Caterpillar (CAT) posted better-than-expected second-quarter earnings Friday as construction sales surged amid renewed post-pandemic demand and a potential boost from U.S. infrastructure spending.
Shares slipped lower, however, as the industrial group cautioned that operating profit margins would narrow over the coming months.
Caterpillar said adjusted profits for the three months ending in June were pegged at $2.60 per share, up 152% from the same period last year and well ahead of the Street consensus forecast of $2.40 per share. Group revenues, Caterpillar said, rose 29% to $12.9 billion, a figure that again bested analysts' estimates of a $12.6 billion tally.
Operating profit margin was 13.9% for the quarter, down from rising from 15.3% in the previous three month period, Caterpillar said. Third quarter margins, Caterpillar said, should be higher than last year as volumes improve, but will likely moderate from current levels. Caterpillar also noted it ended the quarter with $10.8 billion in cash, compared to $11.3 billon after the first three months of the year.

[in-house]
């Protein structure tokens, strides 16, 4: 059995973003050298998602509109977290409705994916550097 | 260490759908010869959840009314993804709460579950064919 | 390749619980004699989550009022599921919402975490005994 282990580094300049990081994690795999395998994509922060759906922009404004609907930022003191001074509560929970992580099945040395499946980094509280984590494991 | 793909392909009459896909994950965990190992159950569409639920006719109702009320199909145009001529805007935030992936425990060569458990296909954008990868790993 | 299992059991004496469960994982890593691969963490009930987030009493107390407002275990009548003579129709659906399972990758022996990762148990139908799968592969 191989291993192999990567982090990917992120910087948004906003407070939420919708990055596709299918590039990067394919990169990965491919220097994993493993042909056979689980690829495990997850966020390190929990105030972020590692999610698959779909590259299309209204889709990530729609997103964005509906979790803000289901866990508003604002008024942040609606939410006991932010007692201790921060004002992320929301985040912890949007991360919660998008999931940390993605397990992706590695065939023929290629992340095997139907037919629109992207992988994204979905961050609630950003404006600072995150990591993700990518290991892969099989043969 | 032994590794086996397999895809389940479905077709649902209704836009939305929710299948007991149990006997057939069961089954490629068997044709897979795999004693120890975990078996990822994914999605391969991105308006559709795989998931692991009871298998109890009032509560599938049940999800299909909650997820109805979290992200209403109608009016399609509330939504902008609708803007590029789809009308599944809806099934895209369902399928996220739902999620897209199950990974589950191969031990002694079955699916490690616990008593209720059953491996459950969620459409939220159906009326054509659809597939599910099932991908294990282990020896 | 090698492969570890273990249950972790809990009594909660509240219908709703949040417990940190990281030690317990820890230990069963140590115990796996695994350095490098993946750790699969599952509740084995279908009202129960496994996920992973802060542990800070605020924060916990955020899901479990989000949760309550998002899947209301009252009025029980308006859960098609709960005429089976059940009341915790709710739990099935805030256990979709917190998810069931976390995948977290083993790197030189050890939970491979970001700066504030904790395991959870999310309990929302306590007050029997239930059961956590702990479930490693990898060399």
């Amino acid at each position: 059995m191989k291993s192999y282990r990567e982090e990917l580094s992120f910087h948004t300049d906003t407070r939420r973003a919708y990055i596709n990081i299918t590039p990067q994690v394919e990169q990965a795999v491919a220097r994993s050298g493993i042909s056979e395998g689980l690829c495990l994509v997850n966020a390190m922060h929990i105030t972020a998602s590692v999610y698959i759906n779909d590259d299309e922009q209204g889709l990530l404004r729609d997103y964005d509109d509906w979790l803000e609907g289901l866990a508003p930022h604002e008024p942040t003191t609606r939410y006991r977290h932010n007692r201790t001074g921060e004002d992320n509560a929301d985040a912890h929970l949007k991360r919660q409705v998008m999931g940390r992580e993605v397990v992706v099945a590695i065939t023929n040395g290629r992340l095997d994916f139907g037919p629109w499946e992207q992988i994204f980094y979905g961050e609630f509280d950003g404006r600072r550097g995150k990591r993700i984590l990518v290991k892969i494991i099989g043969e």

"Our dedicated global team remains focused on serving our customers, executing our strategy and investing for future profitable growth," said CEO Jim Umpleby. "We're encouraged by higher sales and revenues across all regions and in our three primary segments, which reflect continued improvement in our end markets."
Dow component Caterpillar shares were marked 2.7% lower in early trading immediately following the earnings release to change hands at $206.75 each, a move that would trim the stock's year-to-date gain to around 13%.
Construction sales were up 40% to $5.65 billion, Caterpillar said, "driven by higher end-user demand for equipment and aftermarket parts and the impact from changes in dealer inventories. Overall, dealers decreased inventories more during the second quarter of 2020 than during the second quarter of 2021.
Resource, energy and transportation sales were up 41% to $2.579 billion thanks to "higher sales volume driven by higher end-user demand for equipment and aftermarket parts and the impacts of changes in dealer inventories."